I was asked to write an op-ed for the Globe and Mail to highlight a conference called Worldviews: Global Trends in Media and Higher Education (I'm speaking on two panels).
Worldviews is being held at the University of Toronto. It is an international gathering of media types and academics. Its focus? The relationship between the media and the academy - increasingly two solitudes. The media are increasingly (and understandably) obsessed with ratings and circulation; the academy, on research and publishing. In between, the needs of the public, as citizens, are overlooked.
A recent case: as you may have heard, the mayor of Toronto has been accused of being a crackhead and there is a video of him supposedly indulging. Two reporters have seen the video which has since disappeared.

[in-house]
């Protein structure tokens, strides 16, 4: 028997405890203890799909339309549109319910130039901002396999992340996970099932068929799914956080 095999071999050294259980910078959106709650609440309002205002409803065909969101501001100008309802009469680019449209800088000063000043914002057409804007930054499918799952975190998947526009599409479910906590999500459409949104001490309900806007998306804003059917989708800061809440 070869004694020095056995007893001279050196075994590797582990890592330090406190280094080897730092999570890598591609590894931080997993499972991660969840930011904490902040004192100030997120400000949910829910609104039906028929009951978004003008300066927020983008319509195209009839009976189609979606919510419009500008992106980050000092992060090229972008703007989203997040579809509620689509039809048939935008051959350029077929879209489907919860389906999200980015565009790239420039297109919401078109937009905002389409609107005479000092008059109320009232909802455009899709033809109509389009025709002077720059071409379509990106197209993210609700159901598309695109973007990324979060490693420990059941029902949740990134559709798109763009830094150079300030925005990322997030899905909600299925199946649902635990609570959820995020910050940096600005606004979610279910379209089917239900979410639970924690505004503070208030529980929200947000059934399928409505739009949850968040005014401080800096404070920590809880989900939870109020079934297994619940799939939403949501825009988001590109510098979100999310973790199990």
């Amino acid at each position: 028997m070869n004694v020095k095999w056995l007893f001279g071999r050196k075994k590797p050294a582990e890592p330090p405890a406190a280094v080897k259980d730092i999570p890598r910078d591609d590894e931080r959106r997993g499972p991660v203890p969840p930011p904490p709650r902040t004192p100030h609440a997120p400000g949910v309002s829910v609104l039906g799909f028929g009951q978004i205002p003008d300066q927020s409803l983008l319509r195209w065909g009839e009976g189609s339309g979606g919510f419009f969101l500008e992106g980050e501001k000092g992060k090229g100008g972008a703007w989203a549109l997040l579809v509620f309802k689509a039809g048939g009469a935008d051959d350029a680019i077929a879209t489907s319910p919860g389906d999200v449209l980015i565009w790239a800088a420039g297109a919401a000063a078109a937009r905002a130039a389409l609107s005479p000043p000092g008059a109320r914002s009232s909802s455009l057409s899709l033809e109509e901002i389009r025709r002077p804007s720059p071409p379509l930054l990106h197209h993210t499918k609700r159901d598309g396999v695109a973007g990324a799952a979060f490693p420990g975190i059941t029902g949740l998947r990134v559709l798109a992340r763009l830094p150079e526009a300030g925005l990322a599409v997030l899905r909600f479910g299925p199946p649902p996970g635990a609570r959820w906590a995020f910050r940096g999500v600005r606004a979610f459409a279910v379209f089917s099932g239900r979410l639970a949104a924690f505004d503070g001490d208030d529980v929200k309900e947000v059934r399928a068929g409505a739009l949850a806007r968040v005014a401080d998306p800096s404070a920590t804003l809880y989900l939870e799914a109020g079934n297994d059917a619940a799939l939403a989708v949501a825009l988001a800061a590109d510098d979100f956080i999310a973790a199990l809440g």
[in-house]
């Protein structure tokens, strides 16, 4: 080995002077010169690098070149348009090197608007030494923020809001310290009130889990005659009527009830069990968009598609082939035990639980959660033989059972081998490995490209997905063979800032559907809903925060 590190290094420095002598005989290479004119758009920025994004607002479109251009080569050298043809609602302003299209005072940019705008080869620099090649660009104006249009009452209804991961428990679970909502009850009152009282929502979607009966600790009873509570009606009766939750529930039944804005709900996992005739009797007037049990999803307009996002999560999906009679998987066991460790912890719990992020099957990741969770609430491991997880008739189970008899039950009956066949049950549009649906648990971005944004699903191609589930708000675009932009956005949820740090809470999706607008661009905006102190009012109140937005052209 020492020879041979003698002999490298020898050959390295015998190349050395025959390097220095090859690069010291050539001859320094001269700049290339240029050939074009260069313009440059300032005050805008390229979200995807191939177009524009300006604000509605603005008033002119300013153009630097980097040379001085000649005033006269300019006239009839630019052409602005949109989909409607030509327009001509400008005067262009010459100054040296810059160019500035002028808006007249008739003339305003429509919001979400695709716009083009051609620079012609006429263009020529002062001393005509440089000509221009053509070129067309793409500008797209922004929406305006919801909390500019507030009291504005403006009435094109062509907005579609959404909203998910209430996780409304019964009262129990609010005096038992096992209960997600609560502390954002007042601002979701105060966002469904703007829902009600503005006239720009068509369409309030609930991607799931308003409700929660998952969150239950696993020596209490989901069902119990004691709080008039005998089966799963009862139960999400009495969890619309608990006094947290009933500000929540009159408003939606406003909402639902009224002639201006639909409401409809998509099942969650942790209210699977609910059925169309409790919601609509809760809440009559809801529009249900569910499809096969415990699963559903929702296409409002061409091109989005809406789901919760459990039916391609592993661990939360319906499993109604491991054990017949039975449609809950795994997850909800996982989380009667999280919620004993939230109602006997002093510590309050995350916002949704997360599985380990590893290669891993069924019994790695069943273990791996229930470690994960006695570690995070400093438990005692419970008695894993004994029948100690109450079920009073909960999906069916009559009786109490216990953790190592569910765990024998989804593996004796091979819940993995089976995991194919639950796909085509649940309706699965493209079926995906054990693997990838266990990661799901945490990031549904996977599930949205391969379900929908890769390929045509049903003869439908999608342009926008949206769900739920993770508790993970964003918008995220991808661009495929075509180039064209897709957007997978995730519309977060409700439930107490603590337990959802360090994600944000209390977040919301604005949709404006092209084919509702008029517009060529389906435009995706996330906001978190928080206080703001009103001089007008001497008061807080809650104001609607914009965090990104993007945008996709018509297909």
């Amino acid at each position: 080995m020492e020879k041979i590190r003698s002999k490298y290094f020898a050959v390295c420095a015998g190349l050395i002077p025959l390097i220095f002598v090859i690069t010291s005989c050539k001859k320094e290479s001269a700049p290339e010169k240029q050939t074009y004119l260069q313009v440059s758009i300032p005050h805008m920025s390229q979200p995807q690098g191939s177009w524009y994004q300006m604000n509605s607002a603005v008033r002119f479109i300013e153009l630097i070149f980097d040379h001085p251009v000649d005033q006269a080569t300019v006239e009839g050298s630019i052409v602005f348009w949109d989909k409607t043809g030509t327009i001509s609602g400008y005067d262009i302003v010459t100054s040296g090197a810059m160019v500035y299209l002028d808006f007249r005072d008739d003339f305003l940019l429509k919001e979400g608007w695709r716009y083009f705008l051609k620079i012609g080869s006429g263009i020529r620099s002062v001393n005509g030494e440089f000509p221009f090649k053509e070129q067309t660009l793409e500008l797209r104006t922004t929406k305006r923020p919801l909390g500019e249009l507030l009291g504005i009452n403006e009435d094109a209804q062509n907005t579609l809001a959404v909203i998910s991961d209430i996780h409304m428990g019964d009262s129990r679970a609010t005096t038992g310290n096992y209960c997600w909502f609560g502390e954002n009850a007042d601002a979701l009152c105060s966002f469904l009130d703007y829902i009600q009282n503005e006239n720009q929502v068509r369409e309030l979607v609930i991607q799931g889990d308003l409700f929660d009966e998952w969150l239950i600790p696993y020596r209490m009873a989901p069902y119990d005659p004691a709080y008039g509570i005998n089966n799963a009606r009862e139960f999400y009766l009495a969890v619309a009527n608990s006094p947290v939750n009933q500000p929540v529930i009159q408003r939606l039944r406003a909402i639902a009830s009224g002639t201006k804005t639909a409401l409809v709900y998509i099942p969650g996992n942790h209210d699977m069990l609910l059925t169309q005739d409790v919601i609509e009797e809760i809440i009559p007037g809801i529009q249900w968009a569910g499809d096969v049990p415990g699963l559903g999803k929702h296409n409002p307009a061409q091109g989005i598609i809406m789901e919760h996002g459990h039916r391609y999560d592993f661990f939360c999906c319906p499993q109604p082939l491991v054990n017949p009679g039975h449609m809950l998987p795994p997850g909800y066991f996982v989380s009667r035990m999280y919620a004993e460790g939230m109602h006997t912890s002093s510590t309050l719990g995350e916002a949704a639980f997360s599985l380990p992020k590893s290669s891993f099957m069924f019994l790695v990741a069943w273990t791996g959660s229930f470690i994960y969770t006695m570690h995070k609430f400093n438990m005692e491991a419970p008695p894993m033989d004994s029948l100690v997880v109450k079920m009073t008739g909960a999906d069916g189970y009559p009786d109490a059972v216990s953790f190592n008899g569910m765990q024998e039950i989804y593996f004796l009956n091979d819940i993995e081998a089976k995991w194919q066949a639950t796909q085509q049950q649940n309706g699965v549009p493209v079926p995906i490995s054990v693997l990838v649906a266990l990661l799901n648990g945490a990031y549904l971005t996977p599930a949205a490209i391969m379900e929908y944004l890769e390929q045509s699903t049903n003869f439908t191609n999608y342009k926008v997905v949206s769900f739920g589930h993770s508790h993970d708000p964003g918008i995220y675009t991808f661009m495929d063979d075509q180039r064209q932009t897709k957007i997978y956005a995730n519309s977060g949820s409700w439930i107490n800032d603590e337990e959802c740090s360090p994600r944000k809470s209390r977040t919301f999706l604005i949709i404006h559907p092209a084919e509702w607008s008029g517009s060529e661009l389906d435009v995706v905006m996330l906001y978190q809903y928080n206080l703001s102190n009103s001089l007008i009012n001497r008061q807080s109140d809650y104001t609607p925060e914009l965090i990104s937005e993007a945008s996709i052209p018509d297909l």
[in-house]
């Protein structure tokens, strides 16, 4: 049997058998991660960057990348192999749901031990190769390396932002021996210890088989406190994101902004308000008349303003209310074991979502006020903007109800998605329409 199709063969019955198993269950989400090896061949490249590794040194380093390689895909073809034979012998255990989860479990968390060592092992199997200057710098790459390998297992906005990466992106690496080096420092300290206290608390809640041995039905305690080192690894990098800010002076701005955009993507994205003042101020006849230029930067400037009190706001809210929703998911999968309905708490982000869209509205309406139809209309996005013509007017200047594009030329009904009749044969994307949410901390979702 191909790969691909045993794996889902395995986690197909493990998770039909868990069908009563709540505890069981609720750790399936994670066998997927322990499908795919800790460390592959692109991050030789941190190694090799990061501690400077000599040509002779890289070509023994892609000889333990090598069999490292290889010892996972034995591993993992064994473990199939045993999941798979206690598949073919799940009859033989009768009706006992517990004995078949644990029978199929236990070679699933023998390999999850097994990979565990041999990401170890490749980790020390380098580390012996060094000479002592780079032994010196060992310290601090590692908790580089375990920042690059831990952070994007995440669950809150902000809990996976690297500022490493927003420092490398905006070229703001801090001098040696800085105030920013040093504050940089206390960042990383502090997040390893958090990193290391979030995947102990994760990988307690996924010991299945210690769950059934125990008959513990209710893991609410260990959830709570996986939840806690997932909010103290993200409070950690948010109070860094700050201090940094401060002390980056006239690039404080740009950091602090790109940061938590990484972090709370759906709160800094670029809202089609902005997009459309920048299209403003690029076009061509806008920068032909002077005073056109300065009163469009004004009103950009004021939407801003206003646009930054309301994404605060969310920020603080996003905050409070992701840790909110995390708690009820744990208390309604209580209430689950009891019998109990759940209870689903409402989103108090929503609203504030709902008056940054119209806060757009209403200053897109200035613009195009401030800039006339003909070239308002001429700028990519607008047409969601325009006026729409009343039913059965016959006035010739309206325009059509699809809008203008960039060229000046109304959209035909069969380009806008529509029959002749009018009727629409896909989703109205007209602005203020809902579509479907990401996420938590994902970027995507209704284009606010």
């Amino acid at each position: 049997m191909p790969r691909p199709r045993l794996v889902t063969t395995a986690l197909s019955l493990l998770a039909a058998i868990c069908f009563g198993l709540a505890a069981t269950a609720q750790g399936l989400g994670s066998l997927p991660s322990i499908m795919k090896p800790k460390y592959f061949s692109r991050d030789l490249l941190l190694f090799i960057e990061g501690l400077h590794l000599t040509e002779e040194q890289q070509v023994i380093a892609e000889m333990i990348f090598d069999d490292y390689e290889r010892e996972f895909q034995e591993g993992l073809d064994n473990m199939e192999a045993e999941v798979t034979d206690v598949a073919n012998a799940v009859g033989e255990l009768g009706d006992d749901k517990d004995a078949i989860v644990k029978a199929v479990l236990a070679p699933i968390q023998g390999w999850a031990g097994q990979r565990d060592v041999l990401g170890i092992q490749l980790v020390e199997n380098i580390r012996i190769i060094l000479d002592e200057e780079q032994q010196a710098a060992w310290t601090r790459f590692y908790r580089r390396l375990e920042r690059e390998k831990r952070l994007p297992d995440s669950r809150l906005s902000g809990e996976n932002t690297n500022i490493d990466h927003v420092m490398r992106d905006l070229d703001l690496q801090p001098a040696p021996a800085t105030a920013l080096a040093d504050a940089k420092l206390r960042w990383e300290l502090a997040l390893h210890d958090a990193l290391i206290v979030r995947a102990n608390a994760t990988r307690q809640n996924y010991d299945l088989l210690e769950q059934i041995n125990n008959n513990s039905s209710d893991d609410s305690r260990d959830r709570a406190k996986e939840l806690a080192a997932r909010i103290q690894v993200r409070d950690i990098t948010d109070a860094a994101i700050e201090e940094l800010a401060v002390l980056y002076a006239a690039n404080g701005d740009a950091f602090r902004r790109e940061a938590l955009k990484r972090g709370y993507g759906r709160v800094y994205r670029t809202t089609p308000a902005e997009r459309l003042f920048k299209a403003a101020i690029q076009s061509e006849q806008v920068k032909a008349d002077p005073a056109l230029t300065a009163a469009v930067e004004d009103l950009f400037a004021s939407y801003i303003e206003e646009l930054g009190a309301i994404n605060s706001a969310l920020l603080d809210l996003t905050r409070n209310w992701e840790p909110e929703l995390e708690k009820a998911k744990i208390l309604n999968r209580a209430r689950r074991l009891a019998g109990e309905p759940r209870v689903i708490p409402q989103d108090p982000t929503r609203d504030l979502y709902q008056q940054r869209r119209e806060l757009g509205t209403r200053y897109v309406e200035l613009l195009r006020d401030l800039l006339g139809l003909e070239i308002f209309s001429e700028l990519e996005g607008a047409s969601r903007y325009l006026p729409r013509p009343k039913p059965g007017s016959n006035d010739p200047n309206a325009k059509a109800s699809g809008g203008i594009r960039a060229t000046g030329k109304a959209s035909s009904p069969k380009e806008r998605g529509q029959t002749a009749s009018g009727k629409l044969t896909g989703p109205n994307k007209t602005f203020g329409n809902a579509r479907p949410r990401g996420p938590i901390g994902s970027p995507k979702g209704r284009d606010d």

A well-known local prof who has been a frequent commentator on municipal politics, announced that he was "taking my phone off the hook" when the story broke. He claimed that he did not want to be "bothered."
A dereliction of duty, in my opinion.
University professors have an obligation to be public intellectuals, not just research grant supplicants.
Media organizers have an obligation to do explanatory journalism, not just eyeball hustlers.
Should be an interesting conference.